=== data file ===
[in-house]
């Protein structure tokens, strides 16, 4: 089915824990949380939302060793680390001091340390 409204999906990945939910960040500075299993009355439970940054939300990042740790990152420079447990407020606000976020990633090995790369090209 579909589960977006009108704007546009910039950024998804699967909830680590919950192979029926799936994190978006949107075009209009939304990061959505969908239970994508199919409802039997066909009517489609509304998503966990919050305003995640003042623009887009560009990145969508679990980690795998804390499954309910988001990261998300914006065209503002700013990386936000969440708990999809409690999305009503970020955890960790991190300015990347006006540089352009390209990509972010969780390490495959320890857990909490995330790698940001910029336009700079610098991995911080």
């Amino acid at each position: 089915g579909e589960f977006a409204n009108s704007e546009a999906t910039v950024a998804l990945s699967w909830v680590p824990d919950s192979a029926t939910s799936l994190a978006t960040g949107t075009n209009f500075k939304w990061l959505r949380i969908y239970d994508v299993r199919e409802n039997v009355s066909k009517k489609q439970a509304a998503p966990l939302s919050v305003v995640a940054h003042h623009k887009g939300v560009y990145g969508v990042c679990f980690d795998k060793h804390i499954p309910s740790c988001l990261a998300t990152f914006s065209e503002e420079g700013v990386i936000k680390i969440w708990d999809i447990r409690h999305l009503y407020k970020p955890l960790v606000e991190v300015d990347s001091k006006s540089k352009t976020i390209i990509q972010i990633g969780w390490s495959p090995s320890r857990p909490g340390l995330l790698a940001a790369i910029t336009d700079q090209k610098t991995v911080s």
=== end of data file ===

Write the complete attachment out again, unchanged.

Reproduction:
[in-house]
């Protein structure tokens, strides 16, 4: 089915824990949380939302060793680390001091340390 409204999906990945939910960040500075299993009355439970940054939300990042740790990152420079447990407020606000976020990633090995790369090209 579909589960977006009108704007546009910039950024998804699967909830680590919950192979029926799936994190978006949107075009209009939304990061959505969908239970994508199919409802039997066909009517489609509304998503966990919050305003995640003042623009887009560009990145969508679990980690795998804390499954309910988001990261998300914006065209503002700013990386936000969440708990999809409690999305009503970020955890960790991190300015990347006006540089352009390209990509972010969780390490495959320890857990909490995330790698940001910029336009700079610098991995911080």
């Amino acid at each position: 089915g579909e589960f977006a409204n009108s704007e546009a999906t910039v950024a998804l990945s699967w909830v680590p824990d919950s192979a029926t939910s799936l994190a978006t960040g949107t075009n209009f500075k939304w990061l959505r949380i969908y239970d994508v299993r199919e409802n039997v009355s066909k009517k489609q439970a509304a998503p966990l939302s919050v305003v995640a940054h003042h623009k887009g939300v560009y990145g969508v990042c679990f980690d795998k060793h804390i499954p309910s740790c988001l990261a998300t990152f914006s065209e503002e420079g700013v990386i936000k680390i969440w708990d999809i447990r409690h999305l009503y407020k970020p955890l960790v606000e991190v300015d990347s001091k006006s540089k352009t976020i390209i990509q972010i990633g969780w390490s495959p090995s320890r857990p909490g340390l995330l790698a940001a790369i910029t336009d700079q090209k610098t991995v911080s």